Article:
What appeared as an interruption of the Puebla meeting held in February
finally seems to have been a failure. Several informal meetings, oriented
to facilitate the conclusion of the second part of the meeting were unsuccessful.
What is certain is that the FTAA negotiations are facing difficult times.
Hardly anyone believes today that the negotiations will conclude at the
end of this year, as was originally foreseen. Perhaps this demonstrates
that not all countries involved have obtained enough domestic support
to undertake the kind of commitment necessary to commit to the FTAA in
the terms set out in Miami in 1994. It may also mean that the architecture
outlined in Miami last November was overly ambitious, as was the original
June 2005 appears now as a reasonable time to conclude negotiations.
Three reasons allow us to expect it, even though some analysts consider
it too optimistic.
The first reason is that a sensation of movement rather than paralysis
could be perceived in Geneva, at the end of the recent meetings on the
agricultural issue. It seems possible to obtain substantial progress,
and even to conclude the WTO negotiations, if not at the end of this year
at least by the middle of next year. The steps taken by the negotiators
between now and June could eventually confirm this relatively more optimistic
The second reason is that, once the elections in the United States are
over, the hemispheric negotiations could receive a new political push.
Such a push appears to be fundamental to insert the negotiations within
the framework of the necessary strategic vision, which to date seems to
be missing. The preparation of the next summit of the Americas could offer
the opportunity for the insertion of trade negotiations within a wider
strategy, in accordance with the profound political challenges observed
today, especially in South America.
And the third reason is that, in all likelihood, all the principal actors
would like to see negotiations progress before the expiration in mid-2005
of the present mandate given by Congress to the President of the United
States through the Trade Promotion Authority. Many analysts consider that
an extension would only be possible if the negotiations at the WTO and
the Hemisphere were well oriented and at an advanced stage.
But recent failures in the FTAA negotiations have made a basic problem
obvious. More than a question of terms it seems to be a question of direction.
The belief that strategic objectives had been established for good, first
in Miami in 1994 and then again in November last year, now seems unfounded.
Which objectives are sought? What is the imaginable and possible architecture
for hemispheric free trade? How can it be achieved in a reasonable time
frame? Is it possible to combine within the same framework such different
interests and realities, such as on one hand the largest world economy
and on the other hand, for example, Haiti?
There is a reality that cannot be ignored. An ample network of preferential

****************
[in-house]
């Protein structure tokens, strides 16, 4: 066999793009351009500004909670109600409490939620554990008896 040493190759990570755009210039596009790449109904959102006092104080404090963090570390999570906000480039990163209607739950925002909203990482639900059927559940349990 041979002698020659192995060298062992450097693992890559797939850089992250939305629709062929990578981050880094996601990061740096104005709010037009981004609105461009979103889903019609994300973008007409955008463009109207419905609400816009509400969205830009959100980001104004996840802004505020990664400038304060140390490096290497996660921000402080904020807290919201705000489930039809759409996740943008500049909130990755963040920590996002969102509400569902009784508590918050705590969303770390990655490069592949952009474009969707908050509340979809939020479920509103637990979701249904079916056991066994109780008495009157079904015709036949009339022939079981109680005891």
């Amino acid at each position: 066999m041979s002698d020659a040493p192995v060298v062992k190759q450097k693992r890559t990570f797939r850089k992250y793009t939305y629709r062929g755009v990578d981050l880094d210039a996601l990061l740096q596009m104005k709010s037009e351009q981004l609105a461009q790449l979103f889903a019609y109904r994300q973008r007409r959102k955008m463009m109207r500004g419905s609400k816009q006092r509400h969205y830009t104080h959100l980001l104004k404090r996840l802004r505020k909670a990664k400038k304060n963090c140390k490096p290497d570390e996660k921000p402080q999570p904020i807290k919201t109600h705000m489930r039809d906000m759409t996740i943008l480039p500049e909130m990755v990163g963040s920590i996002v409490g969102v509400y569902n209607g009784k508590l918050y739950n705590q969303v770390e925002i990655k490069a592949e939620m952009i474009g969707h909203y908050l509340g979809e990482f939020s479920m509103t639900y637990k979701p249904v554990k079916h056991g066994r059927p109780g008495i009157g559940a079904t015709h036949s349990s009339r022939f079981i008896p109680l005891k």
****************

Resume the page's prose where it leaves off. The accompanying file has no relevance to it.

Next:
agreements between almost all countries throughout the Americas already
exists. The agreement between Mercosur and the Andean Community, and the
possible agreement between the United States and the Andean countries,
would practically complete it. A significant exception is, precisely,
the one that should be faced as a priority: that of Mercosur with the
It is perhaps time to state the essential, and within FTAA it is already
clear that an understanding between Mercosur and the United States is
essential. It is the missing part in the continental puzzle. It should
have been obvious from the beginning of the process. Perhaps not admitting
it shows a lack of practical sense, particularly on the part of U.S. negotiators.
Perhaps when FTAA was first envisioned, the fact that there has never
been a unique pattern in the history of regional preferential agreements
was disregarded. There are only precedents and the need to fit an agreement
within the very lax framework of GATT's Article XXIV of 1994 and GAT's
article V. Each agreement has been tailored according to the realities
involved. The free trade agreement between the United States and Australia,
that does not include the possibility for investors to have access to
the investment dispute-settlement mechanism, is an example.
Perhaps if the "4 + 1" negotiation was faced directly, as was
the original idea of Mercosur, it would move in the direction of hemispheric
integration. It would imply an acceptance by the United States of the
political value that the consolidation of the strategic idea of Mercosur
may have in South America.
Should this approach prevail, a format similar to the one prevailing
in the Mercosur-European Union negotiation could be the result. That is,
a free trade agreement consistent with the commitments assumed at the
WTO that would open the way to additional negotiations that would allow
the broadening of the stock of preferences and rules in light of the Doha
Simultaneously with the conclusion of the first stage of the "4
+ 1" agreement, other multilateral agreements oriented to the convergence
of the preferences and rules included in the present free trade hemispheric
network could be negotiated. For example, an issue - among others - that
would require hemispheric convergence would be rules of origin.
Following this realistic methodology, the objectives originally foreseen
for FTAA could be gradually achieved in approximately ten years. It would
not be the ideal route but it would be a possible and reasonable one.
A failure to progress in hemispheric free trade does not seem to benefit
anyone. In particular, it would not favor an atmosphere of cooperation
among all the countries of a region that is facing increasing political